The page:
the two wrasses you mentioned. <<Okay?>> I really like the
ornatissimus. <<A gorgeous fish indeed>> I also was looking
at the Five-barred Mystery Wrasse. <<Another beauty...love that
'expression'>> That's one of the only wrasses that
LiveAquaria doesn't mention as a jumper. <<Am in
disagreement>> Do you know if they are jumpers or not? <<I
have known them to jump, yes...though 'possibly' less prone
than the previous mentioned species due to their tendency to stay/hide
lower in the water column. And please do understand, I have seen
Halichoeres spp jump as well...I just think these are the better
'gamble' re >> Thanks, Pam <<Happy to assist. Eric
R2: Any Wrasses Less Likely To Jump? - 07/20/07
Whoops...you're right Eric. <<Hiya Pam!>> I meant
I'd keep away from Fairy Wrasses. <<Ah yes, so I
thought>> One more question for you. <<Okey-dokey>>
LiveAquaria mentions that a Copperband Butterfly needs a 50g tank or
larger, and another site mentions 30g, but I believe they can get up to
8". <<In the wild, yes 'and maybe a bit larger
even>> Aren't they way too big for a 50g? <<In my
opinion, yes'¦ Not so much because of the water volume as
these fishes are not quite so active as say the Tangs, but rather the
limits in 'real estate' prohibit keeping this fish in such
smallish systems. Chelmon rostratus is often a problematic feeder,
having a larger system (100g+) with ample live rock/substrate and the
associated infauna (along with an in-line refugium to help sustain
populations) will go a long way towards sustaining this fish while it
is being trained to other foods, as well as continuous contribution to
the long-term health of this species>> Thanks. Pam
Fairy Wrasse... Shoal of 5 in a 500 gallon tank
6/30/07 <Greetings! Mich here.> Second question in one
evening. <You're reaching your limit... just kidding!> Hope
you can help. <Me too!> In my new 500g reef rank, <Well,
I'm jealous!> I would like the "primary" motion to
come from a small school of Cirrhilabrus scottorum. <Oh! This is one
of my most favorite fish. I love fairy wrasses in general, but I am a
particular fan of this beauty. I love them because they can be so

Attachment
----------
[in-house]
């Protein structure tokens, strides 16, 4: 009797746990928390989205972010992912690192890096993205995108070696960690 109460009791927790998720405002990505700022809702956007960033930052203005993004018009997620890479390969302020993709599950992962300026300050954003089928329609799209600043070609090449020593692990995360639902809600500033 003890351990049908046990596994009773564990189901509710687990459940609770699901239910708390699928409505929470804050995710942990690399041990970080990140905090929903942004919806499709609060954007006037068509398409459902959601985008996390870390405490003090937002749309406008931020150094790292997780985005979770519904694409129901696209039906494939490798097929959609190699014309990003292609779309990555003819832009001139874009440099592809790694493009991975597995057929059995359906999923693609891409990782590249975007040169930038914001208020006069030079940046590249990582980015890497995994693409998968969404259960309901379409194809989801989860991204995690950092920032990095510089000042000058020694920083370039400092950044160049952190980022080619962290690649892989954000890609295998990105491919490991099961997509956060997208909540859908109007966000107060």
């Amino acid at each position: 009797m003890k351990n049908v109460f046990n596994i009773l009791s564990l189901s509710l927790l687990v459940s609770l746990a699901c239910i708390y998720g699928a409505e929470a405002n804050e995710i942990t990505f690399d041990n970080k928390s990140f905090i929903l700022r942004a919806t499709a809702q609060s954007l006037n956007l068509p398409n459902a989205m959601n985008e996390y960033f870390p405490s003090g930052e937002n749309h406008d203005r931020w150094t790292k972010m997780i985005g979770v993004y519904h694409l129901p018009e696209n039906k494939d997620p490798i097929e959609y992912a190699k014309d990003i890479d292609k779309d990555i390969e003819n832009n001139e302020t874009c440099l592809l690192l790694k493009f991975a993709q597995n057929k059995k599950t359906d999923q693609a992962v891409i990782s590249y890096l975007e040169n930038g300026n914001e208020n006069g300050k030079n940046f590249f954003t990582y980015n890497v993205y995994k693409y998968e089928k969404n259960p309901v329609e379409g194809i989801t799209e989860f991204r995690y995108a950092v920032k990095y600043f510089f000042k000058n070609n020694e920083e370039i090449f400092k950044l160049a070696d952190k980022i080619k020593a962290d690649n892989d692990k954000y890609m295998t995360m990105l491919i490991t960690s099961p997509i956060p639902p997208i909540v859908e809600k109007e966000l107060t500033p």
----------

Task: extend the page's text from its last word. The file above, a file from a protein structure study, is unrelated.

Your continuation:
colorful! Like a rainbow!> My LFS has recommended buying ~5 females
and introducing them to the tank at one time (last). <This is good
in theory.> The theory is that one will change to male and they will
work in a community. <Yes. This is a sound philosophy.> Does this
sound reasonable? <Yes.> Is this too many/too few? <This seems
reasonable. Five would be a nice final number. Hopefully all
survive.> Would this idea worry you in captivity (I've never
seen this done)? <There is nothing that I see as a red flag here.
Please send pictures of the group when you get to this point!>
Juvenile Rhomboid Wrasse Pair 6/6/07 Guys, First
off, thanks for all your wonderful advice! I've learned a lot
reading through all of these forums. Hopefully now you can advise me
again. I, like a lot of people have been looking for a rhomboid fairy
wrasse. I found a pair yesterday and while discussing shipping options
they were sold out from under me. The guy I was dealing with tells me
he has a juvenile pair, about 1.5" he can sell me for $250.
<I've gots to get back into the collection biz> My fairy
wrasse this small easily misidentified? <Easily> Also, I had
planned on keeping eggcrate over my tank, but it would seem wrasse this
small could easily make it through the holes. What would you advise
about this purchase? Thanks, D <If this is the overall length of
these Cirrhilabrus (rather than scientific "Standard
Length"... tip of snouts to hypurals...)(
http://en.wikipedia.org/wiki/Fish_measurement) I would NOT buy
these fish... too small, too much money for my taste/value system...
I've seen this species about for much less cash at more adult
size... I would hold off, look for these... Perhaps DrsFosterSmith.com,
MarineCenter.com... Bob Fenner>
Lineatus Fairy Wrasse... sel. - 11/11/06 Hi
Crew, I come seeking clarification regarding the Lineatus Fairy Wrasse
(Cirrhilabrus lineatus). I've been hearing/reading mixed
information, so I've come to the experts (are you buttered up
yet?). <Fully lubed> My setup Setup: 90 gallon FOWLR tank, sump
with Excalibur protein skimmer, 80lbs LR Stock: Powder Blue (my fish
store told me my tank size was plenty, but I'm saving for a future
300 gal for him) Flame Angel, 3 Firefish, 4 Blue-green Chromis, and 2
false Percula clownfish My question, I am interested in adding a
Lineatus Fairy Wrasse as my last addition. I've read that a single